New FINRA Rules Aim to Curb Financial Elder Abuse
Financial elder abuse is a problem that’s increasingly coming to the attention of California and federal regulators, and the new rules issued by FINRA last month are one of the latest moves to stem the tide of financial abuse. Financial elder abuse accounts for billions of dollars in the U.S. economy each year, and while it’s hard to find and prevent relatively small transactions, such as sneaking money out of a wallet or misusing Social Security income, FINRA is starting by targeting large thefts from seniors. The rules allow financial institutions to freeze transactions in senior’s accounts that they deems suspicious, and empowers them to reach out to a designated “trusted contact” to confirm that the transaction is reasonable.
Pros and Cons
As Financial elder abuse attorneys, we are always in support of safeguards on senior’s funds, and these new FINRA rules are a step in the right direction. However, it remains to be seen how these rules function and interact with existing regulation, especially in California. For instance, how does this affect financial institutions role as “mandatory reporters?” Should bank employees still report suspected abuse, or does having the “trusted contact” confirm the transaction mean it no longer needs to be reported? What prevents an abuser from convincing an elder to list them as the “trusted contact?” Additionally, the rules don’t provide for any sort of training for the people who will be tasked with watching out for elder abuse.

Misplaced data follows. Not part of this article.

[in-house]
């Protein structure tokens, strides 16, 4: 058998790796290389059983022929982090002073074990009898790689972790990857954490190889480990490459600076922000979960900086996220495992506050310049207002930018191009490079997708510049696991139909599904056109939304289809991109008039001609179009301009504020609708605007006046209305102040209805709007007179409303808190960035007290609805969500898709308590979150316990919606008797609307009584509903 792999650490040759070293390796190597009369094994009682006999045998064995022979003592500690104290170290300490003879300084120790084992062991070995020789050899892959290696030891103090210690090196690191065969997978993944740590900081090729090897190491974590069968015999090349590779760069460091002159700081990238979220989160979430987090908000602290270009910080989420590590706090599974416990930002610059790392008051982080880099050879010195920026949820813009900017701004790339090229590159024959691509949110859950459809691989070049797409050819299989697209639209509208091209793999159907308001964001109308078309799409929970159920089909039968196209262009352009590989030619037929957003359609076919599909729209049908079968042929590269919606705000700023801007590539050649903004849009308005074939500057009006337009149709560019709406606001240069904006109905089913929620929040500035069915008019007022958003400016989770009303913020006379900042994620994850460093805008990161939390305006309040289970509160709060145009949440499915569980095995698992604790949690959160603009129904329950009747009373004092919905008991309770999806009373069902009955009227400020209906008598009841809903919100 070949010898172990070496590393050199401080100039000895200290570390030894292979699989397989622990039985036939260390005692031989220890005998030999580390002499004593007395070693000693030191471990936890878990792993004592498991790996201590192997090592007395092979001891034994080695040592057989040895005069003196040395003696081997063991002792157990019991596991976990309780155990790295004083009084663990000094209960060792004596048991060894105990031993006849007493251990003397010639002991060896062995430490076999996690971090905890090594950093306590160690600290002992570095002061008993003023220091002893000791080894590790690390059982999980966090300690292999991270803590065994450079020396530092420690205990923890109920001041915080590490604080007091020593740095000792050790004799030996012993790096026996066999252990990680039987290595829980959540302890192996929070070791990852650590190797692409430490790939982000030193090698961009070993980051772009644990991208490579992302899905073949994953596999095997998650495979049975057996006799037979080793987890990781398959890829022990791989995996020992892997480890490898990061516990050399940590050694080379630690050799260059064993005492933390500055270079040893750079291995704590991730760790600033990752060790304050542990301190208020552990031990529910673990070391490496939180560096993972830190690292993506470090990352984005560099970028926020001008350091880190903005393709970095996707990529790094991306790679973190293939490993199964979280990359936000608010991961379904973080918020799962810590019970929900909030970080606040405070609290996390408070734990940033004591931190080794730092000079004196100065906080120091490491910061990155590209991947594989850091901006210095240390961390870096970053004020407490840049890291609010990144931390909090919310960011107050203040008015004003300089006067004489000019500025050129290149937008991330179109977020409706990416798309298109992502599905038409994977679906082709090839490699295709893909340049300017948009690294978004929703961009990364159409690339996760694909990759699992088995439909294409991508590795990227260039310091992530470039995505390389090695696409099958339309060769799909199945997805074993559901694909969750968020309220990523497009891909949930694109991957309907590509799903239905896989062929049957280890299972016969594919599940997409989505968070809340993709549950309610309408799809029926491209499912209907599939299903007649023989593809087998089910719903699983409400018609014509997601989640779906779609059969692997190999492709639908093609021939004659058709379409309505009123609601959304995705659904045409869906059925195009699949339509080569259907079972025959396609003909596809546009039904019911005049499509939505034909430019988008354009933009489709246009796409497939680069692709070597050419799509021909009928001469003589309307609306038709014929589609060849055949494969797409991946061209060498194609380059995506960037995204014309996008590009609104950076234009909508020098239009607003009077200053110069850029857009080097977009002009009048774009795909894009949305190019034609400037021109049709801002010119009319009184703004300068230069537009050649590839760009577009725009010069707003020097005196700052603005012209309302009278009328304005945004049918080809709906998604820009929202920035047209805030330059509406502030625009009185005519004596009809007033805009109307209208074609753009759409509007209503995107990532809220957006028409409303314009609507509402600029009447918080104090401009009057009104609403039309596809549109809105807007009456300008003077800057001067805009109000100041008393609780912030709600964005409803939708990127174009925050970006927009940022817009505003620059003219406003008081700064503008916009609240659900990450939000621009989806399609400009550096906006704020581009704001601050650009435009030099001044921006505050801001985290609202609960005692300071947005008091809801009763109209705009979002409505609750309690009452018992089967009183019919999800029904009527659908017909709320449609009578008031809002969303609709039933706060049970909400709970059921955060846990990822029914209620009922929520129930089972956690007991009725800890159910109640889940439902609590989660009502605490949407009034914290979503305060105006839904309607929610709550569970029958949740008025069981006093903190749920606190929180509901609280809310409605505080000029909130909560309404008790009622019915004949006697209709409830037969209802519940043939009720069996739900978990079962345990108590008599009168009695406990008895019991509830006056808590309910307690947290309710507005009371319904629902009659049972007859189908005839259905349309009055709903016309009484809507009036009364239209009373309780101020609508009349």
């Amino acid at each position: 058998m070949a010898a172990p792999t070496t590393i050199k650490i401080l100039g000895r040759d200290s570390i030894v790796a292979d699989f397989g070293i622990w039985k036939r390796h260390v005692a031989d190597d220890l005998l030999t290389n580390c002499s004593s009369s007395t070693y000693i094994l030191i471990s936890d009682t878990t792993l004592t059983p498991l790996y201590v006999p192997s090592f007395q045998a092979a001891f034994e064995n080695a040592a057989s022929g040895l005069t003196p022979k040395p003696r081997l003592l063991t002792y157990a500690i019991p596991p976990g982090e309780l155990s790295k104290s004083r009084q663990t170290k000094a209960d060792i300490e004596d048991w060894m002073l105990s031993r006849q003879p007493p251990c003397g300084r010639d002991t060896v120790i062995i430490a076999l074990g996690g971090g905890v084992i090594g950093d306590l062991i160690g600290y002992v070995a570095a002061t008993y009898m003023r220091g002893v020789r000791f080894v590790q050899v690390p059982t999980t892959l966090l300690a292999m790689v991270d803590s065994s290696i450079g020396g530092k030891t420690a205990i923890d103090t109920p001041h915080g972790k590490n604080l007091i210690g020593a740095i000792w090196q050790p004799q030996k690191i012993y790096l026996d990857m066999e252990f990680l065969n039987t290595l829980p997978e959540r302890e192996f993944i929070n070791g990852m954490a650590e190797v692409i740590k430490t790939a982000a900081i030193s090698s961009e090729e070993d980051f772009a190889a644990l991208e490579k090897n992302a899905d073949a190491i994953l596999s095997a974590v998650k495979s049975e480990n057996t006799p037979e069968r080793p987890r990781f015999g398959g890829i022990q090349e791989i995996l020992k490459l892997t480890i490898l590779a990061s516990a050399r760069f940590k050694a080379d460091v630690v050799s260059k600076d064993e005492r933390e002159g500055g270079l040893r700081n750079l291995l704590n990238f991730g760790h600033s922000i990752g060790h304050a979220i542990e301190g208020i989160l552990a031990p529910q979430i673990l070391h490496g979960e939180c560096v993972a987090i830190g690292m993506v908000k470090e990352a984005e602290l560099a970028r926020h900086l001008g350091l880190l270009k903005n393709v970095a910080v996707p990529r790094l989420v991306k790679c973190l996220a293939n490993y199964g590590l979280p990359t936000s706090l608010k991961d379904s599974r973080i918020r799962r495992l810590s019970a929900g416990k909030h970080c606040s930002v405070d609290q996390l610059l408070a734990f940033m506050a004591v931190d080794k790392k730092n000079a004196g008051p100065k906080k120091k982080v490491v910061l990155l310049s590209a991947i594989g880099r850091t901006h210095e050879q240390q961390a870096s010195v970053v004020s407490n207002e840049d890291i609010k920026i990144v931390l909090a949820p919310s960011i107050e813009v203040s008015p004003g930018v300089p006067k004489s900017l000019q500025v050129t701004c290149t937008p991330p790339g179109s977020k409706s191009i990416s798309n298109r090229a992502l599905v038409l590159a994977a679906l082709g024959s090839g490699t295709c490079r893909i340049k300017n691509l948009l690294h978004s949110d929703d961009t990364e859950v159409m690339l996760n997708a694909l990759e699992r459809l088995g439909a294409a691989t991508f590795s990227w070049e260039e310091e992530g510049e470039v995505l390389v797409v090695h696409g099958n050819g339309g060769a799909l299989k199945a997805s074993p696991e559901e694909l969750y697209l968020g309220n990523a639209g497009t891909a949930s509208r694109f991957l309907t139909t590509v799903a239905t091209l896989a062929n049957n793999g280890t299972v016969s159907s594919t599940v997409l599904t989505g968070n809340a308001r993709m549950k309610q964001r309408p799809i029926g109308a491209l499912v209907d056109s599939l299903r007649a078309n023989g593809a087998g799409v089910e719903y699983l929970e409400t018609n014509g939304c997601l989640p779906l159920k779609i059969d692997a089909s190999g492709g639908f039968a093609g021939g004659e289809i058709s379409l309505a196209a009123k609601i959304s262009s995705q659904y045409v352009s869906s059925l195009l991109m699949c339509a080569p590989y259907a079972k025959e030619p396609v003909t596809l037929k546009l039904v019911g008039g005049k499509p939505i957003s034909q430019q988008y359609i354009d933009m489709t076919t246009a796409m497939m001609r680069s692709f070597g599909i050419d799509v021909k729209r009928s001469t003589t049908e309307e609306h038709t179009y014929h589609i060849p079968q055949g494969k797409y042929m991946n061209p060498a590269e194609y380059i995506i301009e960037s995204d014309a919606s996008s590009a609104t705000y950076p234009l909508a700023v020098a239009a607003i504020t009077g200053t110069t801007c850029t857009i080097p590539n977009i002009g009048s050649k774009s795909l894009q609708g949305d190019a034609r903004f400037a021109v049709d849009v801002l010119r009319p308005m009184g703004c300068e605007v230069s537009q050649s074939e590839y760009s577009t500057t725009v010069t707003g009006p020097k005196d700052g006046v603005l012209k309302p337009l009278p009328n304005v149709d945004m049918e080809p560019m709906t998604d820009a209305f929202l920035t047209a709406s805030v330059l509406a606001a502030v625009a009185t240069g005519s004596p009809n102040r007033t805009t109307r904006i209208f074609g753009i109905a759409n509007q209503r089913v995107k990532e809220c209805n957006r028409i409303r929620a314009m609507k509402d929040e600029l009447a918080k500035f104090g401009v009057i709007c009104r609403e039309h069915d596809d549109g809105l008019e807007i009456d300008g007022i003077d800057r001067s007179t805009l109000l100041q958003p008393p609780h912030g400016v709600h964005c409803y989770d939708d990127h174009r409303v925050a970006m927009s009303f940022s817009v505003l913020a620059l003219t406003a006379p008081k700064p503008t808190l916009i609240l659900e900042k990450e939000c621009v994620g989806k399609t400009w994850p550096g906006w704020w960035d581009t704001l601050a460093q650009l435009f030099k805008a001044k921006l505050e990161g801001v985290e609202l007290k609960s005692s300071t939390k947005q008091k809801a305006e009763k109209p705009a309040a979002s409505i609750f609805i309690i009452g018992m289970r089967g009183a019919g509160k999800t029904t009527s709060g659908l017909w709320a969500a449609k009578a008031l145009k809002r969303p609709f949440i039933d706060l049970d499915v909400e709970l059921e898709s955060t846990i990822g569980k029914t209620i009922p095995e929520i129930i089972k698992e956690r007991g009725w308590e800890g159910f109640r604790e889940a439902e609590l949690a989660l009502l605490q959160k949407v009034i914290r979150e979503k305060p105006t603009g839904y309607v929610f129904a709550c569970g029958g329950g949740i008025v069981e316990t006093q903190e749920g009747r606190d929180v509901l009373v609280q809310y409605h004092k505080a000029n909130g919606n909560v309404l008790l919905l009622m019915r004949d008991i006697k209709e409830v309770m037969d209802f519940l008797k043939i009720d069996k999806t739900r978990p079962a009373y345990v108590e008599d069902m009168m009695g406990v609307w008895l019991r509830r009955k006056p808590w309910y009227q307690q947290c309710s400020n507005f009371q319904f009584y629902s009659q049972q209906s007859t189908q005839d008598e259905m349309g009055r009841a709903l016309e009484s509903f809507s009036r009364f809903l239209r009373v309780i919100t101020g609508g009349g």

Understanding Financial Elder Abuse
Unfortunately, spotting elder abuse is far from simple, especially when looking at only a snapshot of a senior’s financial history. While reporting abuse may be encouraged by FINRA, it doesn’t mean anything if bank employees aren’t able to recognize the signs of abusive transactions. In addition, it is unlikely that financial institutions are going to go out of their way to flag and hold up transactions for long periods while they investigate. Our Financial elder abuse attorneys can tell you that recognizing and proving elder abuse is no easy feat, and it’s unlikely that untrained employees will be able to make a major difference on their own.
If you or a loved one has been the victim of financial elder abuse in California, contact the Evans Law Firm financial elder abuse attorneys at (415) 441-8669, or by email at email@example.com. Our attorneys have experience with complex financial contracts and large insurance companies. We can help guide your case through a jury trial or FINRA arbitration, or toward an equitable settlement. We handle cases involving physical and financial elder abuse, qui tam and whistleblower law, nursing home abuse, whole life insurance and universal life insurance, and indexed, variable, and fixed annuities.